Subject: Re: APSL 1.1 available for comment.
From: "Ean R . Schuessler" <>
Date: Mon, 19 Apr 1999 22:04:14 -0500

First off, I'm not a lawyer and have no idea what I'm talking about.

With that out of the way... What I would like a better understanding of
is Apple's desire to cross the wires of their copyright agreement and any
patent agreements that might be related. I think that this is a core source
of contention. I think that the general fear is that there may be some
patent that comes into play in a piece of APSL source code and a given
party will never have a chance to address the issue of patent infringement,
or lack thereof, in court because Apple decides to role over and play dead
on some given patent. There may be some other party that is willing to
address the patent suit where Apple wasn't (for reasons of return on
investment or otherwise) and they will never be in a position to do so
because their copyrights on the source code will have expired due to the
patent litigation termination clause.

This situation is not so unimaginable. Apple is a very large company and
will surely purchase many technologies that it will eventually lose 
interest in. It is a reasonable expectation that they will release some
of these technologies under the APSL as a last ditch effort to invigorate
them. After that, you may end up with technologies that Apple has little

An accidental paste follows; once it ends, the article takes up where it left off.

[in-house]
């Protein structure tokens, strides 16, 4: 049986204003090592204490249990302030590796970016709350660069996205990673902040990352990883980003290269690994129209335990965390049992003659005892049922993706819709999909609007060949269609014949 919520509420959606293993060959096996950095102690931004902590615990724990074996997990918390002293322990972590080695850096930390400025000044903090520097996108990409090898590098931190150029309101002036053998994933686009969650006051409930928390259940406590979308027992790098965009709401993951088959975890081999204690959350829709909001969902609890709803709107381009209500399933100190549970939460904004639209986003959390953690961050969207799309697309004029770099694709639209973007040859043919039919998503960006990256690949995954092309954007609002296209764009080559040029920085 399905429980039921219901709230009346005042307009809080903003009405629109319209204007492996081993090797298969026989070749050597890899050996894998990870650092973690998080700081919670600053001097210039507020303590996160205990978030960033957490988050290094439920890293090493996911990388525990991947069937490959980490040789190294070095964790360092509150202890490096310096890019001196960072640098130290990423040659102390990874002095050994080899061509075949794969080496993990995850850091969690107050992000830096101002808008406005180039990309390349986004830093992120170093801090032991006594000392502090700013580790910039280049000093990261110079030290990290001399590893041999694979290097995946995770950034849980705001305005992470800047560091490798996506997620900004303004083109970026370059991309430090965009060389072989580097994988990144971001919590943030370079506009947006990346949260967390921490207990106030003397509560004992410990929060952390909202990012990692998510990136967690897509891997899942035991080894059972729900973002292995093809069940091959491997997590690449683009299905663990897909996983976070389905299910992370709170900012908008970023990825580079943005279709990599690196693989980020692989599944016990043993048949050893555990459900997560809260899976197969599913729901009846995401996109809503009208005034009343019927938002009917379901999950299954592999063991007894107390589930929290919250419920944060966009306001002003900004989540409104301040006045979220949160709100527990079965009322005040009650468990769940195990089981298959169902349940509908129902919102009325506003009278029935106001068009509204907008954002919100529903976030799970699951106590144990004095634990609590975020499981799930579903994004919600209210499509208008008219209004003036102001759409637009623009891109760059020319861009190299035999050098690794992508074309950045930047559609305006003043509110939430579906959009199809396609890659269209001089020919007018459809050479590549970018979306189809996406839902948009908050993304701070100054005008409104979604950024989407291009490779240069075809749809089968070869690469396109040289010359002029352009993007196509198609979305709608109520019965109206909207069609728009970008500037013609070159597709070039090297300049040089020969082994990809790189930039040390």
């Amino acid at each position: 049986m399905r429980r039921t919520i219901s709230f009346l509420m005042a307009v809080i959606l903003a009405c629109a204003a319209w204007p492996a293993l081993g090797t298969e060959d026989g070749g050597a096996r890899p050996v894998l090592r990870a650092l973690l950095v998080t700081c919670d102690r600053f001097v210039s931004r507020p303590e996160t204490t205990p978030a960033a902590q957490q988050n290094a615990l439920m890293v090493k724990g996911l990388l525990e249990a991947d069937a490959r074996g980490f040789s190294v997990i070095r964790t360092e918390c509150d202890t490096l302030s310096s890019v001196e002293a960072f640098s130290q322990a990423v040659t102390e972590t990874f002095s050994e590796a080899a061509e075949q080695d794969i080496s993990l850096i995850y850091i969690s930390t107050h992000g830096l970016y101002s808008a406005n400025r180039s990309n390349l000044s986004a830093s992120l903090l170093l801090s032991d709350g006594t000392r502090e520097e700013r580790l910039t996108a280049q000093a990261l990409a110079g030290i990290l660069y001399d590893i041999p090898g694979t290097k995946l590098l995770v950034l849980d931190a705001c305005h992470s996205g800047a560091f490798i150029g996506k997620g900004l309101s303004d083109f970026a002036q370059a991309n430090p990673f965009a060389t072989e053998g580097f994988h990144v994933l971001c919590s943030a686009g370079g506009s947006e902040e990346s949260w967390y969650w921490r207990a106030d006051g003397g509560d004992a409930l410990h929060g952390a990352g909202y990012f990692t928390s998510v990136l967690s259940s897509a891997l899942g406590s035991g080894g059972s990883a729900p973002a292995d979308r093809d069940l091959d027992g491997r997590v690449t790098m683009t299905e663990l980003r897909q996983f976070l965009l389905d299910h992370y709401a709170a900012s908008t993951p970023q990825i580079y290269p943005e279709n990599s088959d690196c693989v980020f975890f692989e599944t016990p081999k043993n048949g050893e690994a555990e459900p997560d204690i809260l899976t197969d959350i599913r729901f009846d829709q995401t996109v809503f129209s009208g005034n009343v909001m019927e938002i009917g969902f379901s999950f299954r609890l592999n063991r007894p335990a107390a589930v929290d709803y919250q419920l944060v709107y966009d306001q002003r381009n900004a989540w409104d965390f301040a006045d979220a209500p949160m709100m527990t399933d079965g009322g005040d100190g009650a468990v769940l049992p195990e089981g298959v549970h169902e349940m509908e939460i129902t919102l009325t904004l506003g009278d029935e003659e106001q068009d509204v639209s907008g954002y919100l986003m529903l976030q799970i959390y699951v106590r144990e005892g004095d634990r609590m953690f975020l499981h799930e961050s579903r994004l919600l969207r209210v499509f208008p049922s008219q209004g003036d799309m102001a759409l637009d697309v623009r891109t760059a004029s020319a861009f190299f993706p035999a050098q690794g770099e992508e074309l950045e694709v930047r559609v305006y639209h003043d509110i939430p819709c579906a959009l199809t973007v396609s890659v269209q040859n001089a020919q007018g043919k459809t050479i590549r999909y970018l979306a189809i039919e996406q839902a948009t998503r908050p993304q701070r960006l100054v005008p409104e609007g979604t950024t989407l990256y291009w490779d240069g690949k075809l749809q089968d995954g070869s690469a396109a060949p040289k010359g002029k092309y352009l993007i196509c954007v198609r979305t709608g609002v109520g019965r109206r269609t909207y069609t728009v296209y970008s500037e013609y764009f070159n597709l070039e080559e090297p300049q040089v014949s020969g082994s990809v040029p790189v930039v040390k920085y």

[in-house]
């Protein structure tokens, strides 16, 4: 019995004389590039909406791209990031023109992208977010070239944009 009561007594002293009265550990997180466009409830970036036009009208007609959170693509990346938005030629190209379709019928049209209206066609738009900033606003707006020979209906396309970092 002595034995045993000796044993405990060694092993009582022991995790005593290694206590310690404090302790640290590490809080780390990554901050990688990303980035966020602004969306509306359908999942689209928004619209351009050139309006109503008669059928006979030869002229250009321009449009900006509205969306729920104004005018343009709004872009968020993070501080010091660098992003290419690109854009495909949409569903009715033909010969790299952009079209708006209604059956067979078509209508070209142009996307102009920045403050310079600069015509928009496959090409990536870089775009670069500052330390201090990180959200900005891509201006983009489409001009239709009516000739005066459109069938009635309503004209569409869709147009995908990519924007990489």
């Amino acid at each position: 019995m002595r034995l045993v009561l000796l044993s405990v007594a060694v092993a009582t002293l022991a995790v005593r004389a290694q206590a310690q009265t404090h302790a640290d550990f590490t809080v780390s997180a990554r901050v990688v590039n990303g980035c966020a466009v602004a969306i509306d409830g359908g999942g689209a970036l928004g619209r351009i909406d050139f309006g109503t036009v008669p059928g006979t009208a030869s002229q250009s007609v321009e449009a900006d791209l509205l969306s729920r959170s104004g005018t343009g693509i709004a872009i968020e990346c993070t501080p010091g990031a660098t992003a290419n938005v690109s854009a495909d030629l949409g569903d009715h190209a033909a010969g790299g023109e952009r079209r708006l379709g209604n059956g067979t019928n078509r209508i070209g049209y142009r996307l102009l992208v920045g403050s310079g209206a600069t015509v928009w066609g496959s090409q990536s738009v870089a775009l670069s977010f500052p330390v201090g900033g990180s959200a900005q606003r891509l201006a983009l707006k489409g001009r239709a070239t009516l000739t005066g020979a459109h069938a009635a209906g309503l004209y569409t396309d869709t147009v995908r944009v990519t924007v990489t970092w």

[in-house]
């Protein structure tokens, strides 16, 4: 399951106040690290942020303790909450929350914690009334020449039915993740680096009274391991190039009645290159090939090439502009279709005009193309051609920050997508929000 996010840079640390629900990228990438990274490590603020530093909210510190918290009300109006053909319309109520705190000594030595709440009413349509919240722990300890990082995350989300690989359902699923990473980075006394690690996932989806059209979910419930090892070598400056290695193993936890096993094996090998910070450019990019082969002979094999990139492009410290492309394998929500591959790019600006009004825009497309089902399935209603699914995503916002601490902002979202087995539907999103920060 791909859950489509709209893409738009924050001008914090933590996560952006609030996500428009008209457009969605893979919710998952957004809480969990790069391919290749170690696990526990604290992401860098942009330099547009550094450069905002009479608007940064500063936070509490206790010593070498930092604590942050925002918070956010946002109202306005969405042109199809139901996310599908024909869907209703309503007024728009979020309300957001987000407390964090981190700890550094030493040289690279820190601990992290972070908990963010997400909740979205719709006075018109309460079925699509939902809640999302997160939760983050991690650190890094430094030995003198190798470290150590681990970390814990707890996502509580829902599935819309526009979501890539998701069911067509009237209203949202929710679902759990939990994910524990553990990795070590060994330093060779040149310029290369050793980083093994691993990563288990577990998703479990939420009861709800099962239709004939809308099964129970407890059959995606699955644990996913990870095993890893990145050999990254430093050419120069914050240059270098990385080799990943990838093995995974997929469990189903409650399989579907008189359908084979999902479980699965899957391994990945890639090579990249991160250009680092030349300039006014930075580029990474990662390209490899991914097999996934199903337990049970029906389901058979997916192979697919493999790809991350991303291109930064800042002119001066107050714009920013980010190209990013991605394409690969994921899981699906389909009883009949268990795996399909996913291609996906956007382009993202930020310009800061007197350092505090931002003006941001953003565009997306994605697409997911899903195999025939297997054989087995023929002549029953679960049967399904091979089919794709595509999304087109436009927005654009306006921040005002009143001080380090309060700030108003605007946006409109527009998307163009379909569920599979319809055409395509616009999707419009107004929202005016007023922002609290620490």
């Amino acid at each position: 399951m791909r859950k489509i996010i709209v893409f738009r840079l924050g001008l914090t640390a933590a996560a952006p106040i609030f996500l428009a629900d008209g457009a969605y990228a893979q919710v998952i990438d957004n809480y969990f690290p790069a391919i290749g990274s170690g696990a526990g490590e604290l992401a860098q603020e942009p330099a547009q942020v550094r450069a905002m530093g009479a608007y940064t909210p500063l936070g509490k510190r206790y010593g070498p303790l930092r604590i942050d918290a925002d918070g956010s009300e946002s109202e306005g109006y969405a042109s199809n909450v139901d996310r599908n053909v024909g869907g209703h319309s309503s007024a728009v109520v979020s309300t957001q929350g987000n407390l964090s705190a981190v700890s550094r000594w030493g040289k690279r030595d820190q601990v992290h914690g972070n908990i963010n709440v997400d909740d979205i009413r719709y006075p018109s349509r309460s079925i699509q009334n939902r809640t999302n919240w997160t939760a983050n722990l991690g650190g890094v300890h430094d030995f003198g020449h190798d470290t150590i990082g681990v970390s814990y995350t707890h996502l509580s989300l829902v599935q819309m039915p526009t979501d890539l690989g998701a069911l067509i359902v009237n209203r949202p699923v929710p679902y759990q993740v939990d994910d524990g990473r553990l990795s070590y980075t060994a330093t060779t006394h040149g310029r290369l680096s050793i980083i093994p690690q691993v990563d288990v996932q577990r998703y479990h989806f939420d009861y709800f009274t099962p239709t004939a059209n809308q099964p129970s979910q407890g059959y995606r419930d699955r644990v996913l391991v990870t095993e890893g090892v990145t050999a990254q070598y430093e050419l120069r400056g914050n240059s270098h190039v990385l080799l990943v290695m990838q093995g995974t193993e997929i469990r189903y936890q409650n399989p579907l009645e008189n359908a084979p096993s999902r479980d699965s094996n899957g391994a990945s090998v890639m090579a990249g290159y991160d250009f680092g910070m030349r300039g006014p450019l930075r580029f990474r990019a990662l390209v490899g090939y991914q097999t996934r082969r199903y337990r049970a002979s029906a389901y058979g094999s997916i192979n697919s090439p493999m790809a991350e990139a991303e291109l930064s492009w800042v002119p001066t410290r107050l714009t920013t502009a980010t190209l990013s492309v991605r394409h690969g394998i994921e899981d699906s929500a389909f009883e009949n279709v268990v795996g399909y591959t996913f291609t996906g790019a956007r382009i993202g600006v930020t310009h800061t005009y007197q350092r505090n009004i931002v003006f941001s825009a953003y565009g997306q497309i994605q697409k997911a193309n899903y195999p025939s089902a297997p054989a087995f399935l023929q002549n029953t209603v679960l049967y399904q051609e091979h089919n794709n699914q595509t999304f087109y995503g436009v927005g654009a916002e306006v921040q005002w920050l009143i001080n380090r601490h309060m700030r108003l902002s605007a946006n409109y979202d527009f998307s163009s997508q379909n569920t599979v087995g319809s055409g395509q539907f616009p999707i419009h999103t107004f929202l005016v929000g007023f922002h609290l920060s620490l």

to no interest in but that are still licensed under the APSL. In this case
it is not unimaginable that Apple would come to some very regrettable and
even absurd out of court settlement on some patent infringment case simply
because they couldn't care less about the technology in question. This,
however, will be little consolation to the poor saps who have sweated
many heartbreaking hours trying to improve the source base as a hobby.

Handwriting recognition is just one example that springs to mind.

On Mon, Apr 19, 1999 at 06:25:59PM -0700, Brian Behlendorf wrote:
> Remember that a license is the "source code" to the relationship between
> you and the licensor.  There is another relationship involved here
> sometimes, and that is the relationship between a patent holder and each
> of the other two parties.  It seems to me that the language you find
> objectionable is language necessary to help protect Apple from the patent
> holder.  There is no language that could be provided in a license that
> shields you, the licensee, from the patent holder without violating US
> law.

Ean Schuessler                                             As above
Novare International Inc.                                  so below
--- Some or all of the above signature may be a joke